Despite what sports drink ads might make you think, you probably don't need to be chugging down a bottle of supercharged neon liquid during your average workout. Sports drinks' three key components (water, carbohydrates, and electrolytes) can be found elsewhere — and without the added calories and sugar.
INSIDER consulted two registered dietitians to get their recommendations for sports drink alternatives. Here's what they had to say:
Chocolate milk is this dietitian’s go-to post-workout recovery drink
Natalie Rizzo, a registered dietitian in New York City and author of " The No-Brainer Nutrition Guide For Every Runner," listed chocolate milk as a great sports drink alternative due to its 3-to-1 carb-to-protein ratio, which, she said, "helps replace carbohydrate stores and repair worn down muscles."
The childhood favorite also provides key electrolytes including calcium, potassium, sodium, and magnesium for refueling after a workout. Plus, Rizzo added, " research suggests that drinking fat-free milk after exercise replenishes lost electrolytes and rehydrates better than a sports drink or water."
Orange juice has electrolytes and antioxidants.
"Not only does it have electrolytes like sports drinks," he said, "but it also has concentrated antioxidants such as hesperidin that may fight off high blood pressure and cognitive decline."
Coconut water naturally has some of the key components found in sports drinks.
All three of the key components in sports drinks are found naturally in coconut water. This hydrating beverage has potassium (an electrolyte), natural sugars, and water, Rizzo explained.
"The natural sugars help keep your energy levels high for exercise that lasts longer than an hour, and research points to the fact that it may be just as hydrating and cause less stomach distress than sports drinks," she said.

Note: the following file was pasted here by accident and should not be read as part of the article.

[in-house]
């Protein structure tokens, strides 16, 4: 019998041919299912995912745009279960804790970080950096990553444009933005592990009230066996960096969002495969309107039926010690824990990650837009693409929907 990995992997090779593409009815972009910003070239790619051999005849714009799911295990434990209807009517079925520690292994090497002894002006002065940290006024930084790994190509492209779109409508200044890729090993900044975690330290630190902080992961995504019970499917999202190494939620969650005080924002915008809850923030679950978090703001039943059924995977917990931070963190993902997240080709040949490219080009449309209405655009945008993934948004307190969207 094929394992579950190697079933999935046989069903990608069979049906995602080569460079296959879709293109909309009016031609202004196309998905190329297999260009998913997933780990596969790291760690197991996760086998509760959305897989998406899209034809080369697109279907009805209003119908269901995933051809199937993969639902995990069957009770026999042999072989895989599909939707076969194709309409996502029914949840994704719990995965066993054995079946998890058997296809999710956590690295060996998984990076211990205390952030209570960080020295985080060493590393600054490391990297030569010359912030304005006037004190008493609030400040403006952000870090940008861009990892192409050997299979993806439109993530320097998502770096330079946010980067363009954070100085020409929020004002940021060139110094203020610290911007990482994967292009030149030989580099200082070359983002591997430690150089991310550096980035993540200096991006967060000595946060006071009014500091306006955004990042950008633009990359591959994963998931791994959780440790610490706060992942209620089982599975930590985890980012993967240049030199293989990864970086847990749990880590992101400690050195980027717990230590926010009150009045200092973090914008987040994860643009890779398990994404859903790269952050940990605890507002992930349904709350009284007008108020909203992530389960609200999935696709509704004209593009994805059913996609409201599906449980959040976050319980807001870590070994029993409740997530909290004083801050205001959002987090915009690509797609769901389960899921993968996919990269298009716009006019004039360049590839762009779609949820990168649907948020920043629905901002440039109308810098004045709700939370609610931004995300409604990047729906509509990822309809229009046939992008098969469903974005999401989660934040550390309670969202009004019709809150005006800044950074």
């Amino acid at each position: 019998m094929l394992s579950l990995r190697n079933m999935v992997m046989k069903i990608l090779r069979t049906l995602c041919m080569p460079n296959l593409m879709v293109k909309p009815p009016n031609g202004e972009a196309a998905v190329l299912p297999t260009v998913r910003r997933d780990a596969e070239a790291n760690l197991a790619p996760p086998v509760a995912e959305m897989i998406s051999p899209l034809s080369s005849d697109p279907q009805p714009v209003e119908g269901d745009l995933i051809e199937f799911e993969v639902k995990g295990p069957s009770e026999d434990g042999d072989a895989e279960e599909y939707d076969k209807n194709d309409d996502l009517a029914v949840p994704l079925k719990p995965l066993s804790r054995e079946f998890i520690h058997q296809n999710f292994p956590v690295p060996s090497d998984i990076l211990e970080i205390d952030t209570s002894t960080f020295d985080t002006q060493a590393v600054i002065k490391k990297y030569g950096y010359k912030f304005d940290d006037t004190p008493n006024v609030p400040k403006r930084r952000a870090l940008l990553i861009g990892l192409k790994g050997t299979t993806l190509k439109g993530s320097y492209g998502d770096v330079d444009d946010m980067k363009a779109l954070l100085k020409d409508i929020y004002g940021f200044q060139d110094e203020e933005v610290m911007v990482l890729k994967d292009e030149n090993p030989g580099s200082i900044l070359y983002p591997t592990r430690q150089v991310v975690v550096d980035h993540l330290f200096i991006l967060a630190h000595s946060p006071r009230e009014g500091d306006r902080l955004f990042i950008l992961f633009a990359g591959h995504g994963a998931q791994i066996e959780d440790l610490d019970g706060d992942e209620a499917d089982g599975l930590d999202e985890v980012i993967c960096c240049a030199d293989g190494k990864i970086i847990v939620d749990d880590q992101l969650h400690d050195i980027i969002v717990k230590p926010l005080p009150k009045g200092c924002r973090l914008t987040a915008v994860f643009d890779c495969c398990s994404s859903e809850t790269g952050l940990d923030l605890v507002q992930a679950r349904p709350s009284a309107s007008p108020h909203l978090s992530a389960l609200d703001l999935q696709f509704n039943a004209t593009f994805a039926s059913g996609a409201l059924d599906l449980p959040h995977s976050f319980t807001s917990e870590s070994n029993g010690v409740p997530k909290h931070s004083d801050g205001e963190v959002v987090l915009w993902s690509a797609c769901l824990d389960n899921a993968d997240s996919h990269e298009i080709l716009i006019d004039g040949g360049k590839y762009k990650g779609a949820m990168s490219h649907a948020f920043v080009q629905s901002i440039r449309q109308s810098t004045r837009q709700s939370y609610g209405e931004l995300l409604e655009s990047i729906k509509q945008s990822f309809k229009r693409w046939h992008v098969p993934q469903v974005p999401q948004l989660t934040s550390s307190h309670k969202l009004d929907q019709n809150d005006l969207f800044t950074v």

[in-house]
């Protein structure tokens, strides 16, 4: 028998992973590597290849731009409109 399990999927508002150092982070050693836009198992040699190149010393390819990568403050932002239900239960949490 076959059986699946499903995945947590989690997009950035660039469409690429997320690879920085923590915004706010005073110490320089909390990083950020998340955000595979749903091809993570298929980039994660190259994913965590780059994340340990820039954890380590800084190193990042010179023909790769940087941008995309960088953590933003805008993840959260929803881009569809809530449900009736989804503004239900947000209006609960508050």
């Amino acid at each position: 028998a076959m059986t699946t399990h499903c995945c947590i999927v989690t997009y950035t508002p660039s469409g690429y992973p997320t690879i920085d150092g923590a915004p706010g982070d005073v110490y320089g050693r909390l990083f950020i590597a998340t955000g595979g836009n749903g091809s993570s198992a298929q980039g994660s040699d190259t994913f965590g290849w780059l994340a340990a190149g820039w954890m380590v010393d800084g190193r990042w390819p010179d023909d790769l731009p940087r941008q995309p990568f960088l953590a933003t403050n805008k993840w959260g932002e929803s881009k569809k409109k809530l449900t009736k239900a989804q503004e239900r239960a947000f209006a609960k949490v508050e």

If you're exercising in the heat or for a long period of time, Rizzo recommends adding a dash of salt to coconut water to help replenish salt lost in sweat.
Drink tart cherry juice after a strength-training workout to reduce muscle pain.
"Montmorency tart cherry juice has long been valued for its high levels of plant nutrient compounds, including flavonoids and anthocyanin," Rizzo said.
Plus, some research suggests drinking tart cherry juice may reduce muscle pain and weakness after an intense strength-training session. Other research finds the beverage may minimize the symptoms of exercise-induced muscle damage after strength training.
You can make your own sports drink at home, without any artificial ingredients.
"If you like the idea of a sports drink, but not the artificial ingredients that go with it, you can make your own sports drink pretty simply at home," Rizzo said. Just mix coconut water, honey, sea salt, and a squeeze of lemon, lime, or 100% orange juice.
You can find her homemade sports drink recipes (all with four ingredients or less) here.
For an everyday exercise session, plain old water works just fine.
Nothing beats water if your aim is pure hydration, Valdez said. "Most Americans don't obtain adequate fluid intake, which can lead to constipation."
The Food and Nutrition Board, which is part of the National Academy of Medicine, says to let thirst be your guide when it comes to hydration, but its general recommendations for water intake from both food and liquids are 2.7 liters (91 ounces) for women and 3.7 liters (125 ounces) for men.